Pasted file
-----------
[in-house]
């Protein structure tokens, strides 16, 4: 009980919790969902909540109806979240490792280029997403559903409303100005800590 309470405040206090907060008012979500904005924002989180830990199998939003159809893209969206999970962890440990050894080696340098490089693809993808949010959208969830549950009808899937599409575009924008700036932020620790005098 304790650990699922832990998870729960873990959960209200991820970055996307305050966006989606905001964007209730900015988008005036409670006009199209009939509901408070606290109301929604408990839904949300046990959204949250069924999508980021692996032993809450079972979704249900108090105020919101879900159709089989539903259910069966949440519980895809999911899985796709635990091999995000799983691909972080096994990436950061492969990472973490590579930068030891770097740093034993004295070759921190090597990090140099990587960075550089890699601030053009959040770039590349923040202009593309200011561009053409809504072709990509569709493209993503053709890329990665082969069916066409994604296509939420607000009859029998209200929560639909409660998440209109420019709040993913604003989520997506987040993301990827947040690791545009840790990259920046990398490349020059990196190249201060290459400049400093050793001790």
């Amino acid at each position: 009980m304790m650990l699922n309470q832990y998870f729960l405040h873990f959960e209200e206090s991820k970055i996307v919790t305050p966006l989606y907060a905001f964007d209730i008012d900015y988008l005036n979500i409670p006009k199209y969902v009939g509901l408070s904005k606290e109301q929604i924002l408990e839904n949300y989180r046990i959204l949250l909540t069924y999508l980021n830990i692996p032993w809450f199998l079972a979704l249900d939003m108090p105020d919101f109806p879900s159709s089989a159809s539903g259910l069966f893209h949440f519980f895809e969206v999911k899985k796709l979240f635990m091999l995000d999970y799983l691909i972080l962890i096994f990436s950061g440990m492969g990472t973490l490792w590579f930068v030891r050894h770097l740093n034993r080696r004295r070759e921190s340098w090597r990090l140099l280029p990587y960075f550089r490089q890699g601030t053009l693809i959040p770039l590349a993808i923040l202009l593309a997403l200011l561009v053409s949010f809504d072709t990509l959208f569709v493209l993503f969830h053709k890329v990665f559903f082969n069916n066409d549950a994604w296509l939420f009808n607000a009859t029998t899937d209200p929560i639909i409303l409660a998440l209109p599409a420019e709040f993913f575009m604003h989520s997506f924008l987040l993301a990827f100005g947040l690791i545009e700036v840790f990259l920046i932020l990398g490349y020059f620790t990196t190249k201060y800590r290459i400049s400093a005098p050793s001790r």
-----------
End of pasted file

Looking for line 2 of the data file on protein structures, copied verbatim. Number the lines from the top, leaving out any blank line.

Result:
């Protein structure tokens, strides 16, 4: 009980919790969902909540109806979240490792280029997403559903409303100005800590 309470405040206090907060008012979500904005924002989180830990199998939003159809893209969206999970962890440990050894080696340098490089693809993808949010959208969830549950009808899937599409575009924008700036932020620790005098 304790650990699922832990998870729960873990959960209200991820970055996307305050966006989606905001964007209730900015988008005036409670006009199209009939509901408070606290109301929604408990839904949300046990959204949250069924999508980021692996032993809450079972979704249900108090105020919101879900159709089989539903259910069966949440519980895809999911899985796709635990091999995000799983691909972080096994990436950061492969990472973490590579930068030891770097740093034993004295070759921190090597990090140099990587960075550089890699601030053009959040770039590349923040202009593309200011561009053409809504072709990509569709493209993503053709890329990665082969069916066409994604296509939420607000009859029998209200929560639909409660998440209109420019709040993913604003989520997506987040993301990827947040690791545009840790990259920046990398490349020059990196190249201060290459400049400093050793001790």